Type 1 kids do not force their parents to dig deeper in order to find a way to deal with them, while the type 2 kids will each and every moment of every day. So in this respect they are brilliant for making parents have to grown and stretch themselves further.

I raised my girl on my own for 18 years, and she was a type 2 kid. It was hard work, in fact, it was the hardest thing I ever had to do in my life so far. And now she is out in the world learning what it is like for an independant person in this crapped-out society we have around us.

All the child psychologists with no kids of their own had absolutely no idea about anything other than their book-learned approaches which were totally useless for Ruthless kids. I could not believe the pandering these supposedly learned people went through to try and get the kids to work with them.... I have heard some say that Yes it is the parents fault you are like you are. What a load of BS.

Lets face a fact.. kids characters are in place by age 5. You may help mould them to some small degree, but everything else is about the choices the kids make... and that is not a reflection on the parent.. it is purely a reflection on the child and their choices.

I do not like the namby-pamby approach to parenting that has come into favour since the early 1980's because it only disempowers the parents in favour of empowering the children beyond their ability to cope with it effectively, hence the many problem we see with youth from Gen Y to the current Gen X.

Kids need parents first. When they are adults there is plenty of time to become friends.

The best advice I ever got about rainsing a child into and through the onset of teenage years, was simply this, "You all hang on for grim death and hope you make it."

Each day I told my girl I loved her, even when I was angry with her, and no matter what she did I would continue to love her just as strongly. This does not mean she didn't have strong consequences for very wayward behaviour, it meant ..

I loved her enough to go the hard yards with her, to fight FOR her.

Most of the parents I see and have known have taken the other road.. "It's too hard, so let them do what they want." Weak bastards only managed to raise little a-holes that grew into big a-holes... just like you see in every street in every town in the western world today.

/silly old man's 2 cent rant



posted on Dec, 15 2012 @ 08:05 AM
link   
reply to post by zedVSzardoz
 


The problem is that you're preaching to the choir. Maybe you can become more active in your local Health Department's parenting programs or start a small non-profit in your area to help people that can't figure out how to open a book or turn on the internet-ma-jigger.

Also, it's awesome advice by the way. I sort of disagree with where you say you aren't your child's psychologist. Parents have to do things like nip eating disorders in the bud and determine signs of depression in the child, watch for insomnia, listen to dreams and try to determine if a neighbor is molesting.. all kinds of things. I'd consider a good parent an amateur psychologist. Not necessarily the kid's shrink but you have to be there.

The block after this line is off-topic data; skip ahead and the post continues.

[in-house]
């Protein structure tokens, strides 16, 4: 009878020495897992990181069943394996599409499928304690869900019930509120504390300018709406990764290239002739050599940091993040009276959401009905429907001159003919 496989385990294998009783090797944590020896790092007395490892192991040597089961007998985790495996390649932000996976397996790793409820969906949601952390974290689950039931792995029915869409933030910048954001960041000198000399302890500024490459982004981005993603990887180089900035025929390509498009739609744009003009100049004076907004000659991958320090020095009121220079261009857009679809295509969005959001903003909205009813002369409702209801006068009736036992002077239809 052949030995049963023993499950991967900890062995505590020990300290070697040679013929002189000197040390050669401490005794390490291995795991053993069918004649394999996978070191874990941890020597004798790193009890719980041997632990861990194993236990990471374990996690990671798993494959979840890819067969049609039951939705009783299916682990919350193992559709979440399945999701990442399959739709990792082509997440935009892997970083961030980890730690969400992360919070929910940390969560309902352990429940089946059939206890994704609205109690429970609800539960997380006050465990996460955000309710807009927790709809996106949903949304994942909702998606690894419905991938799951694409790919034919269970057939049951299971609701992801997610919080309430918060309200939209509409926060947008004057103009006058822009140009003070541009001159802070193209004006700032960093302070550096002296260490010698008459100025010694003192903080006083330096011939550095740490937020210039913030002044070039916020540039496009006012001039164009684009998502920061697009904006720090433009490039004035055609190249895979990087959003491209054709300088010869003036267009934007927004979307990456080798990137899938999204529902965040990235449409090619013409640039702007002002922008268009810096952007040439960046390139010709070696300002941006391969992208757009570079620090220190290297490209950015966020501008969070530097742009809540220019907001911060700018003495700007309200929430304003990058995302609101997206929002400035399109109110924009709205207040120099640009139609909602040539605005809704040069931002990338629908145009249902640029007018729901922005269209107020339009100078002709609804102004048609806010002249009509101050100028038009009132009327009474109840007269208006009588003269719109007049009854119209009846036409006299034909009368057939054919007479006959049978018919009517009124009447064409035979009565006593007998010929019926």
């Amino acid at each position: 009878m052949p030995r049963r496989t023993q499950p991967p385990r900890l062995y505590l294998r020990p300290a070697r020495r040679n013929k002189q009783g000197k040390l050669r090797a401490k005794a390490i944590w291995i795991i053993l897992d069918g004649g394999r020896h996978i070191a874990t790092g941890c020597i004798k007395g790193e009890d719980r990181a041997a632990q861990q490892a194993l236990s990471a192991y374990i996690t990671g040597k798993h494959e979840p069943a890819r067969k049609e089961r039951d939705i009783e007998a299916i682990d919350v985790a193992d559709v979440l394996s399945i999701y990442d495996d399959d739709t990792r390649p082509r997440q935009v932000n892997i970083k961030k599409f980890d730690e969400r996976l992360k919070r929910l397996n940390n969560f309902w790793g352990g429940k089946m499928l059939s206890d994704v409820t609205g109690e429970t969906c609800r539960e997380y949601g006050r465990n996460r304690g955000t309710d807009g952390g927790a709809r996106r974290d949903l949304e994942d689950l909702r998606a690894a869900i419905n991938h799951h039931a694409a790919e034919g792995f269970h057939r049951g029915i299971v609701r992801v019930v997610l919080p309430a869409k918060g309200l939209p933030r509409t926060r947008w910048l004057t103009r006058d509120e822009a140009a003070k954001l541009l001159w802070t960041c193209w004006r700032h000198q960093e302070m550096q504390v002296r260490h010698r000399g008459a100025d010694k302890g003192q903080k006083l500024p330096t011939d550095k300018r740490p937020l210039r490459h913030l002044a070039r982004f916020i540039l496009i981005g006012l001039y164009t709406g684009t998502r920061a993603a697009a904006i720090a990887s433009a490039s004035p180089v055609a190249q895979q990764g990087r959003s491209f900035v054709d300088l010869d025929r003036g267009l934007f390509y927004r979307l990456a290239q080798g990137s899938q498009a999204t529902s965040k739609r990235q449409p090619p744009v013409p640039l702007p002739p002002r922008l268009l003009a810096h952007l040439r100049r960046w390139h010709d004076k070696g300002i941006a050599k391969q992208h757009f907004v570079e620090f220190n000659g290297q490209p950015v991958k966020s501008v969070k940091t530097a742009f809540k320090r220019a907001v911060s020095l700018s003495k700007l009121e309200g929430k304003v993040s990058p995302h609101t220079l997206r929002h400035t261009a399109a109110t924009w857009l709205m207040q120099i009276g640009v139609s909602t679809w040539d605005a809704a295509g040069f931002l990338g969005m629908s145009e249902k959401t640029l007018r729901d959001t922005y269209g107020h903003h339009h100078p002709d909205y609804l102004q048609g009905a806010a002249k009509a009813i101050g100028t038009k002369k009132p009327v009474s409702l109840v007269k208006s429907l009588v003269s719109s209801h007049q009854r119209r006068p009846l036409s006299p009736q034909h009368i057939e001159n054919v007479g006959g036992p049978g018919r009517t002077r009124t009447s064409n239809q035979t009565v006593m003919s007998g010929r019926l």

edit on 15-12-2012 by PrincessTofu because: (no reason given)



posted on Dec, 19 2012 @ 09:29 PM
link   
I agre with pretty much everything you have said, many of those things i had already been saying prior to becoming a dad, my view have shifted somewhat slightly now that i have my own child, a 2.5yr old boy, my pride and joy. The main thing that has changed in my view about raising a child is physical punishment. Ive always said that society was becoming too soft and that it was leading to a generation of children with no respect and no manners, but thats not their fault, that their parents fault for failing to raise compasionate, respectful human beings. I always said i would not be afraid of smacking my children if the circumstances called for it, and i still stand by that, but i have only smacked my boy once, and as my wife pointed out to me, using violence to control behavior of a very young child (still a toddler) seems to me to be counter productive. Its enforcing the idea that its acceptable to use violence as a coping mechanism, and i dont think a toddler really understands what a smack is for, and really its just an over reaction and loss of control by an adult. Now i dont think this is the case with older children, you know sort of getting into the 4+ age but im still working out how i feel about it. All i know is that when ive gone to smack my boy its been out of anger and frustration with him, not really to punish him as much as it is a release of your anger and stress on them, and i think it sends the wrong message to a very small child. A child of school age i think understands what a smack is for and why they may have gotten one in the first place, but a toddler i think just see's that an adult is dealing with a problem by lashing out physically, and that must mean its ok to deal with problems that way.

As i said i dont want anyone to think im anit-smacking, i was raised with a good smack every now and again, i can only recall one time i got hit by my father when i was probably about 12-13, and all i remember is that i knew i deserved it. I was always threatened with it, and it was no idle threat, and i was far from an angel as a child, just mischevious, not a trouble maker, mostly cheeky and a fair bit of a smart arse, but i turned out alright i think.

What do others think about what ive had to say?



posted on Dec, 23 2012 @ 07:41 AM
link   
reply to post by BeReasonable
 


I have been smacked few times, and remember each one. The threat of it was real and constant. I did not live in fear of it, but when I was considering crossing that line all I could ever think of was that look my father would give me. It was enough to make you pale if you knew you were already over that limit of acceptable behavior.

My mom didn’t use the threat of " I will tell your father". She in fact shielded us from his version of consequences.

Hers were not exactly better. She never hit me. She played psychological ware fare when she ran out of options with us, and in the process gave us some really good life lessons. She was also very compassionate and caring.

In my house we were allowed to turn out as we pleased. We followed the rules but unto ourselves there was no interference in our political, ideological, or personal development what so ever. My mother focused on our education and ethics ect.., my dad on our character and REAL world view ect..... They made a great team.

edit on 23-12-2012 by zedVSzardoz because: (no reason given)





new topics

top topics



 
2

log in

join